Vagabonding I

vagabonding

Fascinating book. Tips and tricks included. Just what I needed 🙂

If you wanna become wanderlust, this book is what you should read first.

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Ultimately, this shotgun wedding of time and money has a way of keeping us in a holding pattern. The more we associate experience with cash value, the more we think that money is what we need to live. And the more we associate money with life, the more we convince ourselves that we’re too poor to buy our freedom. With this kind of mind-set, it’s no wonder so many Americans think extended overseas travel is the exclusive realm of students, counterculture dropouts, and the idle rich.

In reality, long-term travel has nothing to do with demographics — age, ideology, income — and everything to do with personal outlook. Long-term travel isn’t about being a college student; it’s about being a student of daily life. Long-term travel isn’t an act of rebellion against society; it’s an act of common sense within society. Long-term travel doesn’t require a massive “bundle of cash”; it requires only that we walk through the world in a more deliberate way.

This deliberate way of walking through the world has always been intrinsic to the time-honored, quietly available travel tradition known as “vagabonding.”

Vagabonding involves taking an extended time-out from your normal life — six weeks, four months, two years — to travel the world on your own terms.

But beyond travel, vagabonding is an outlook on life. Vagabonding is about using the prosperity and possibility of the information age to increase your personal options instead of your personal possessions. Vagabonding is about looking for adventure in normal life, and normal life within adventure. Vagabonding is an attitude — a friendly interest in people, places, and things that makes a person an explorer in the truest, most vivid sense of the word.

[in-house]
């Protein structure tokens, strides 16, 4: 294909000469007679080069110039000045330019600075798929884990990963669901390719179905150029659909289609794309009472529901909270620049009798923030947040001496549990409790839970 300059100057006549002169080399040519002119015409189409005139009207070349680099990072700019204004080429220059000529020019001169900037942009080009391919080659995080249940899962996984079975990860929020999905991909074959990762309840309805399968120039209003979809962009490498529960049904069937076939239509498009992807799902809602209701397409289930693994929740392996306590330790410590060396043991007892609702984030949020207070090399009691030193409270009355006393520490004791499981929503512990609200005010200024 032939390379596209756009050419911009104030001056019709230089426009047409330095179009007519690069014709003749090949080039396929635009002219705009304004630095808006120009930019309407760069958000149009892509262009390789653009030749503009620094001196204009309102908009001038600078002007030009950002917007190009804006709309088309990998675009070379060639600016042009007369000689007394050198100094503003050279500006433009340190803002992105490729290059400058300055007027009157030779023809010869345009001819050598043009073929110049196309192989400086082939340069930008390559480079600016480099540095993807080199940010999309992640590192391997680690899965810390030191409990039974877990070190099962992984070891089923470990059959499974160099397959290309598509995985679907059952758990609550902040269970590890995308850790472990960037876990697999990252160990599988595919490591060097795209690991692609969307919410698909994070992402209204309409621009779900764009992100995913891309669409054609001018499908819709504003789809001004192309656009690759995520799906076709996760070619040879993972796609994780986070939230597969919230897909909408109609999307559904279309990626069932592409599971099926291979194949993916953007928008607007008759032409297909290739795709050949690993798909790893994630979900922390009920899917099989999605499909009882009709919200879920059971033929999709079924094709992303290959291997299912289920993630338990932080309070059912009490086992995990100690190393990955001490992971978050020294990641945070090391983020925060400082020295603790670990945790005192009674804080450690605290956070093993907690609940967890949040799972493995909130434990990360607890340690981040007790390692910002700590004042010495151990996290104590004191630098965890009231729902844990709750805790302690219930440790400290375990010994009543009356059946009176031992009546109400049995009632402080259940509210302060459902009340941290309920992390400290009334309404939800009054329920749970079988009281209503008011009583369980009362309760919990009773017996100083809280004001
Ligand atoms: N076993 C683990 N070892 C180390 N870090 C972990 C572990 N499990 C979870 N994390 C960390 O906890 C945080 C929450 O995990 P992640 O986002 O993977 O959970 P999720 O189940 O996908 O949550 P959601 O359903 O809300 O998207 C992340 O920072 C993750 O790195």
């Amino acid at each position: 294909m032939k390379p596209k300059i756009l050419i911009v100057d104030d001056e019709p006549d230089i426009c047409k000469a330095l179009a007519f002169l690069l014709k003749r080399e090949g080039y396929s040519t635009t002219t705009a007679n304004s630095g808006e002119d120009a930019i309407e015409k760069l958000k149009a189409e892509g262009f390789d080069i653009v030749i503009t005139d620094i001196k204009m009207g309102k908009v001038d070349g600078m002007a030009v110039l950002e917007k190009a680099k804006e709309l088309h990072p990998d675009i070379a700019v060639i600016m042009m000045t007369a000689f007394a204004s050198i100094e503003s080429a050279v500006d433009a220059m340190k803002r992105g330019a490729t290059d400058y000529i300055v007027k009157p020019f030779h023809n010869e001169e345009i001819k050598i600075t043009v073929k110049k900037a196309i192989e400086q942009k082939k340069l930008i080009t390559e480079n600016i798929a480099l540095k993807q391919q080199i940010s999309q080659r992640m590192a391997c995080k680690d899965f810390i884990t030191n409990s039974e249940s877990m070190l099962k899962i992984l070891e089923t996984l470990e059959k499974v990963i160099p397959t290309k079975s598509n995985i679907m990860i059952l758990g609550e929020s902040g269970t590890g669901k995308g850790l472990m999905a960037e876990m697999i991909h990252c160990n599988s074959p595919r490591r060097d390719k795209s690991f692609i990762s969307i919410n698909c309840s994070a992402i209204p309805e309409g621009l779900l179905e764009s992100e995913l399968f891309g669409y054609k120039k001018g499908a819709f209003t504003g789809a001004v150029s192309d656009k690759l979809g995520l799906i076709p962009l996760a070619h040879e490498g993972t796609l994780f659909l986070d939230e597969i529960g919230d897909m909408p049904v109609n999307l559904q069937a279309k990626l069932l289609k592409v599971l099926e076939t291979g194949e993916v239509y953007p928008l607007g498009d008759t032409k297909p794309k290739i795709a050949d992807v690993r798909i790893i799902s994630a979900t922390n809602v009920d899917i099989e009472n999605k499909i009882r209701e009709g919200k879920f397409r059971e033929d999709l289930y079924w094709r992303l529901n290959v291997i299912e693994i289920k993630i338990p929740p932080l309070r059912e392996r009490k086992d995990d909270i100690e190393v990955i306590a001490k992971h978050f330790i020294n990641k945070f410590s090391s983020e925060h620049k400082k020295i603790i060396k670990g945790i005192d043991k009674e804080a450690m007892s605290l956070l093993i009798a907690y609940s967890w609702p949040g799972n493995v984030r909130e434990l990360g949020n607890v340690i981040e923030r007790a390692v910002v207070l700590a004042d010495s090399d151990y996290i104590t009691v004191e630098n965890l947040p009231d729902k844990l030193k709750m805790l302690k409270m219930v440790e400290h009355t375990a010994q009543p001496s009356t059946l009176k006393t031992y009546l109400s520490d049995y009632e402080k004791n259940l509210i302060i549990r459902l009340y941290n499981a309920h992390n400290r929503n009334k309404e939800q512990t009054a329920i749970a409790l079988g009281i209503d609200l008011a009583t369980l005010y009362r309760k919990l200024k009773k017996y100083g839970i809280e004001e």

Vagabonding is not a lifestyle, nor is it a trend. It’s just an uncommon way of looking at life — a value adjustment from which action naturally follows. And, as much as anything, vagabonding is about time — our only real commodity — and how we choose to use it.

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At a certain level, the idea that freedom is tied to labor might seem a bit depressing. It shouldn’t be. For all the amazing experiences that await you in distant lands, the “meaningful” part of travel always starts at home, with a personal investment in the wonders to come.

“I don’t like work,” says Marlow in Joseph Conrad’s Heart of Darkness, “but I like what is in the work — the chance to find yourself.” Marlow wasn’t referring to vagabonding, but the notion still applies. Work is not just an activity that generates funds and creates desire; it’s the vagabonding gestation period, wherein you earn your integrity, start making plans, and get your proverbial act together. Work is a time to dream about travel and write notes to yourself, but it’s also the time to tie up your loose ends. Work is when you confront the problems you might otherwise be tempted to run away from. Work is how you settle your financial and emotional debts — so that your travels are not an escape from your real life but a discovery of your real life.

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Ultimately, then, the first step of vagabonding is simply a matter of making work serve your interests, instead of the other way around. Believe it or not, this is a radical departure from how most people view work and leisure.